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Home / Articles / News / Legacy Archives /  What’s New Pussy Cat?

What’s New Pussy Cat?

March 26, 2008, 12:00 am
By
SFR rounds up the dirt on Santa Fe's music scene.

Hey kids-it's springtime! School's out soon, you might get a fat tax return and, with a little luck, there may be a concert or two worth attending in***image1*** Santa Fe. There's plenty going on in town. We've got venues opening and shutting down, venues re-opening, disgruntled kids-not to mention some damned good shows coming up.

Maybe you don't get out much. Maybe you do get out much or your idea of "out" involves inauthentic margaritas at the local Applebee's-which we forgive you for, though we shouldn't, and really you should know better.

For the hipsters and the homebodies, here's what's going on, generally speaking:

Meow Wolf
Jesus. That was quick. Just last month everyone (including SFR) was praising Meow Wolf (1403 Second St.) as a sure sign of life in Santa Fe's all-ages scene. But like a runt baby goat rejected by its mama, the venue was a beautiful little thing that made lots of noise before dying quietly.

"Several issues popped up at once," Matt Smith says. He co-founded Meow Wolf with Vince Kadlubek in February, only to be shut down weeks later. The one-room venue (a former beauty salon) seemed the perfect all-ages performance space/gallery/place to escape tourists. The Meow Wolves tried to obtain a business license, but no deal. There were noise complaints and parking issues, plus an inflexible sound ordinance that won't allow loud music past 10 pm. The Man wins again.

A MySpace blog from the group reads: "In the city's mind, youth rock the boat, youth are a danger to tourism because they are too loud, dangerous, obstructive […] Ageism is real, and it is really fucked." Wow. That's harsh.

What You May Have Missed: Calabi Yua, We Drew Lightning, Ghostkimo, Yoda's House

What's Coming Up: Monster Battle, a performance-art-type event (June 1) where the public (yourself included) is invited to dress up like something vaguely intimidating (e.g. a viking, ninja, Godzilla, etc.) and attack each other. Check www.myspace.com/sfmonsterbattle for more info.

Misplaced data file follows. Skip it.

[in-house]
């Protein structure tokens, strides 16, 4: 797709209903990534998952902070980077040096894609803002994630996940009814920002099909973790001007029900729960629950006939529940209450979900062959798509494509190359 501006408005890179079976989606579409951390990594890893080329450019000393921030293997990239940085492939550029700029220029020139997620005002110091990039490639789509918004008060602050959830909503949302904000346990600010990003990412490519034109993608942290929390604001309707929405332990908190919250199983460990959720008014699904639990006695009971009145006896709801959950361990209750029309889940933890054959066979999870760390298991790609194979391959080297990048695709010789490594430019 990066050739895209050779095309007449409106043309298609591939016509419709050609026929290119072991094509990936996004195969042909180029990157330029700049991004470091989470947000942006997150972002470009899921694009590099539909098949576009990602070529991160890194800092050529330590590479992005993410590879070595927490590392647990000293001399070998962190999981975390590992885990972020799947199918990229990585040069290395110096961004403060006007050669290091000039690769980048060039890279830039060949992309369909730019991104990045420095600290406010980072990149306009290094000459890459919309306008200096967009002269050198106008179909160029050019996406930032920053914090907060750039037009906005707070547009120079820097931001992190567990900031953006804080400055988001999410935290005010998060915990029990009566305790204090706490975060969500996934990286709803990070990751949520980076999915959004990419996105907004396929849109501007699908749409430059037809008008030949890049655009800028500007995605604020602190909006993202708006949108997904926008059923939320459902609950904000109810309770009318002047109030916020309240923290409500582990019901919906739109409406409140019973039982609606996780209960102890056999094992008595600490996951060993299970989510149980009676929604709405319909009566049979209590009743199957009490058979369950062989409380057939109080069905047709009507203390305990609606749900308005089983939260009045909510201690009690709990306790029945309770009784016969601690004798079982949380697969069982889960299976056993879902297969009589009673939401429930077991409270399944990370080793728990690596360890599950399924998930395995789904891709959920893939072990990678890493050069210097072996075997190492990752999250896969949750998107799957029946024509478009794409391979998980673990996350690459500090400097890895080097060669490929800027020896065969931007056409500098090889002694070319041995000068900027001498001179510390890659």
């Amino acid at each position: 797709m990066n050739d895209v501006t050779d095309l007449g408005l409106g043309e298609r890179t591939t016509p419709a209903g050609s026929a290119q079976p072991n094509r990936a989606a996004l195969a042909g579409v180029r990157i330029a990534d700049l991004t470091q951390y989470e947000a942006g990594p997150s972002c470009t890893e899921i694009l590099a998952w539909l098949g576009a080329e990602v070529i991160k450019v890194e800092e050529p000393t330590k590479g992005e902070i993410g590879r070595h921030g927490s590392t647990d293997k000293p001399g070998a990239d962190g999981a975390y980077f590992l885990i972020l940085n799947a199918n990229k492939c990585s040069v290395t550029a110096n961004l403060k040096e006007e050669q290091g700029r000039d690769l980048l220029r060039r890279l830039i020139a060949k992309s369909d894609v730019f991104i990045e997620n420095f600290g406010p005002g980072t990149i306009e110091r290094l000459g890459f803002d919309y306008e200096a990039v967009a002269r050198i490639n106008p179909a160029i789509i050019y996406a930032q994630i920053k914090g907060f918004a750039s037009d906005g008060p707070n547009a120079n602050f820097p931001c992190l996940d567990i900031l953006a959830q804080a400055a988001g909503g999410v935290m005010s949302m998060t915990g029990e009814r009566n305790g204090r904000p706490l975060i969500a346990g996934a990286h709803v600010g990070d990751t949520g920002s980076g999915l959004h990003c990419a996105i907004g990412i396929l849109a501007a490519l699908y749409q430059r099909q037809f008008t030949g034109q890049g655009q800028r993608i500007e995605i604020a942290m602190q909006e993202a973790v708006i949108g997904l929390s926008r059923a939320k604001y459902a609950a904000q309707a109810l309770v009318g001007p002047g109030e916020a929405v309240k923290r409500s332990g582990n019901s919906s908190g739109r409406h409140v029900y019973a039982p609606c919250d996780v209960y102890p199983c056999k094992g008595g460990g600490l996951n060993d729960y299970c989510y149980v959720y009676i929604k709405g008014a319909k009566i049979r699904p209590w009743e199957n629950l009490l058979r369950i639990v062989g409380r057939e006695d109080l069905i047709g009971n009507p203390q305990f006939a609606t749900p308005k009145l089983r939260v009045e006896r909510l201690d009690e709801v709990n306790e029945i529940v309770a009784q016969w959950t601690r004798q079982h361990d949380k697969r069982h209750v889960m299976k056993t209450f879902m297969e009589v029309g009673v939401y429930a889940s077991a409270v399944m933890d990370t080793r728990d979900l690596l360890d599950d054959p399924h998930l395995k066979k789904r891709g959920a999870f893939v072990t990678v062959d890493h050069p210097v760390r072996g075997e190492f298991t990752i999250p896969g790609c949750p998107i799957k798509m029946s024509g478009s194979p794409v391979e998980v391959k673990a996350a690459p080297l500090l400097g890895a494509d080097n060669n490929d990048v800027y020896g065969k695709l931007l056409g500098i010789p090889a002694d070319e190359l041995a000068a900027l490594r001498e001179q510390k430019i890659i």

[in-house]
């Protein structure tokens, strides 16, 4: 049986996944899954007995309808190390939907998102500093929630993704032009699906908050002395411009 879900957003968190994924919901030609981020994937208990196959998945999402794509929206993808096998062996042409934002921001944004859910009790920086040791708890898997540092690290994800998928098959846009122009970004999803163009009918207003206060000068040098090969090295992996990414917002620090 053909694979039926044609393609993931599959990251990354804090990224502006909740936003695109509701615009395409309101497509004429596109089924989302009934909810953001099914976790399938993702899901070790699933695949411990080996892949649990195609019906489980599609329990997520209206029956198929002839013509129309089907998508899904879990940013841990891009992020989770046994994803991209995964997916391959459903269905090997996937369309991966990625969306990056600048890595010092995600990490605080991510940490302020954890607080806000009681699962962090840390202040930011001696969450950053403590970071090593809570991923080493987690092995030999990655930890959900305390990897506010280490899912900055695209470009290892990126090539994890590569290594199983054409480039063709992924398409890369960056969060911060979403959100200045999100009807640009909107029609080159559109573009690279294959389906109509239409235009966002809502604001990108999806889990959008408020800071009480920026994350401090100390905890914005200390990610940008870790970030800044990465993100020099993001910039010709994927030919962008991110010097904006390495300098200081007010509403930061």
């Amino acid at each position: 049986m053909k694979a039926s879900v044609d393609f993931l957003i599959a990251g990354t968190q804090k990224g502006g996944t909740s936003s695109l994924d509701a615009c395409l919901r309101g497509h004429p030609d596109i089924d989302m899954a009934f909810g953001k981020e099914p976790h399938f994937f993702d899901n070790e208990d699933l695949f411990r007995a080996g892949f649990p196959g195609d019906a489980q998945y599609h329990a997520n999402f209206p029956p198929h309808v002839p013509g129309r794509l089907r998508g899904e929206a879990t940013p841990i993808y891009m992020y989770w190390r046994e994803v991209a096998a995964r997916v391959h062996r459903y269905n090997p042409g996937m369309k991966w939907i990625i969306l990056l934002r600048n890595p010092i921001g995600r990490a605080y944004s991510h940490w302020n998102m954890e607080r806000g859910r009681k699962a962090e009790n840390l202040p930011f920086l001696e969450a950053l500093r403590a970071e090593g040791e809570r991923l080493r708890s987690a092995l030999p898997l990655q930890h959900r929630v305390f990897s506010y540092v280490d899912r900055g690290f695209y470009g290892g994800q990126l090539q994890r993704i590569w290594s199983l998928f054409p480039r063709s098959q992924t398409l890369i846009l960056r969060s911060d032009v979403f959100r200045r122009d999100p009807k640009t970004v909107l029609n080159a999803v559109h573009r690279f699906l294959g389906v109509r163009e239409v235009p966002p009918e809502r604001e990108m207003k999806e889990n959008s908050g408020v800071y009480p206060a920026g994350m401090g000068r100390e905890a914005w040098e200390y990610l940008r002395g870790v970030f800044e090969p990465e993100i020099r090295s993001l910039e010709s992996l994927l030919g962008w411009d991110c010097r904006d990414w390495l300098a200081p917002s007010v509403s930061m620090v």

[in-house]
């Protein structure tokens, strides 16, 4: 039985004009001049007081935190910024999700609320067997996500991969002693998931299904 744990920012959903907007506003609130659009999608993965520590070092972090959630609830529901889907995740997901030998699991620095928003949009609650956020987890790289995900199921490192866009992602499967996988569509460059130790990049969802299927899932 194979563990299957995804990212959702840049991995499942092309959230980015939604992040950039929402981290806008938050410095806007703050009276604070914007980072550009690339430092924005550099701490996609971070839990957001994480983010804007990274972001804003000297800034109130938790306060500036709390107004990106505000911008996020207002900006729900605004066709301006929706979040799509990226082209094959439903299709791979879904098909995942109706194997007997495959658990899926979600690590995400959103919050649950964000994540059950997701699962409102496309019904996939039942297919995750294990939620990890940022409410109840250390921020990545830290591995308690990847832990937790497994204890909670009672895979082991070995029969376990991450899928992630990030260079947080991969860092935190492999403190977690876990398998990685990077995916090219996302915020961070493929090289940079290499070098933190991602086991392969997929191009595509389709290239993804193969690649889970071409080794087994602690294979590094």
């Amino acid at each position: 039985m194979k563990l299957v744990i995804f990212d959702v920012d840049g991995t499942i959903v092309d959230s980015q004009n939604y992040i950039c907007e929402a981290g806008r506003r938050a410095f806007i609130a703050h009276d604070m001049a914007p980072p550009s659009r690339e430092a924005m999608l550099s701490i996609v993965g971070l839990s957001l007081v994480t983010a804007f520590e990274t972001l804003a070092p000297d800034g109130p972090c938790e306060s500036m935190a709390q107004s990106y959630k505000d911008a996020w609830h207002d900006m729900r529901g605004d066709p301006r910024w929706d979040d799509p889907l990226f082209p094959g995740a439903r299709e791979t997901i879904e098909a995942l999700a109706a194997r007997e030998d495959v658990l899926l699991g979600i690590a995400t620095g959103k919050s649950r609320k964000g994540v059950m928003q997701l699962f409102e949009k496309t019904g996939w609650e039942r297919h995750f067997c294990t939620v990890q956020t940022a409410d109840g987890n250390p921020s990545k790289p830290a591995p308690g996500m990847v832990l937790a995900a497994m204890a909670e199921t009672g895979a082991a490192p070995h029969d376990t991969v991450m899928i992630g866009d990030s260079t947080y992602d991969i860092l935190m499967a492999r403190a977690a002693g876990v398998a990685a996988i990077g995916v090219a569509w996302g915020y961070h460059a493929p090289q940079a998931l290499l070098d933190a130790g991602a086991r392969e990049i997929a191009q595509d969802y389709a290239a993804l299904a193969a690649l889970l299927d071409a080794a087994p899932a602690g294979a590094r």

High Mayhem
High Mayhem (1703-B Lena St., 501-3333) has been going strong for the better part of eight years. The nonprofit arts collective has always been a home for experimental music, and it shows no signs of going away soon. On a recent Saturday evening, I watch two of High Mayhem's principal organizers, Carlos Santistevan and Mike Rowland, as they set up the venue's new sound system. They are understandably excited.

"We achieved a benchmark today," Santistevan says, "getting this PA."

The fancy equipment suits the performance space. Tucked in an obscure location, in a building that's accessible only by passing through a deep arroyo, High Mayhem's innards are indeed impressive. The collective stakes its success on a couple of principals: It prefers quality over quantity (averaging maybe only one live performance per month), and it wants to create the same kind of environment its members would like to see when on tour. (Notably, Santistevan and Rowland constitute half of the noise/experimental group The Late Severa Wires).

What You May Have Missed: Lightning Bolt, Dub Trio, Birth

What's Coming Up: Henry Grimes (9 pm May 17. $5-$10), Ray Charles Ives (7 pm May 24 $10-$50) and the annual (and beloved) High Mayhem Emerging Arts Festival (Sept. 18-20)

Warehouse 21
Santa Fe's marquee all-ages venue, Warehouse 21 (1614 Paseo de Peralta, 989-4423) has barely made noise over the past year. With any luck, that'll change soon. "We have been basically in a 'hiatus' since January 2007," Executive Director Ana Gallegos y Reinhardt tells SFR in an e-mail. That is too bad since the concert hall/artspace has hosted some of the biggest indie-rock acts of recent memory.

"W21's new building will be completed in April and have a soft move-in at end of June or early July!!!" Gallegos y Reinhardt continues.

When it moves, it will be into a $3.4 million facility with a nearly incomprehensible diversity of offerings. Among them: a fashion design studio, a coffee bar, a radio station studio and a darkroom. If kids in Santa Fe complain that there's nothing to do after this summer, it will be for their own lack of creativity.

What You May Have Missed: The Locust, DeVotchka, Jucifer, Blood Brothers

What's Coming Up: In April, Warehouse 21 is organizing a series of concerts at local high schools.

Santa Fe Brewing Company
Springtime got off to a rough start at the Brewing Company (35 Fire Place, 424-3333), when Big Sam (of Dirty Dozen Brass Band fame) and his Funky Nation missed its show due to bad weather on March 18. It was just another proverbial bump in the road-an icy one-that hopefully won't be repeated. There's not much gossip to report otherwise from the City Different's favorite (and first) microbrewery-cum-music venue.

What You May Have Missed: Taj Mahal, Stephen Marley

What's Coming Up: Mike Doughty, formerly of Soul Coughing (7:30 pm April 22. $$18-20), X and Detroit Cobras (7:30 pm June 6. $23-$28)

 

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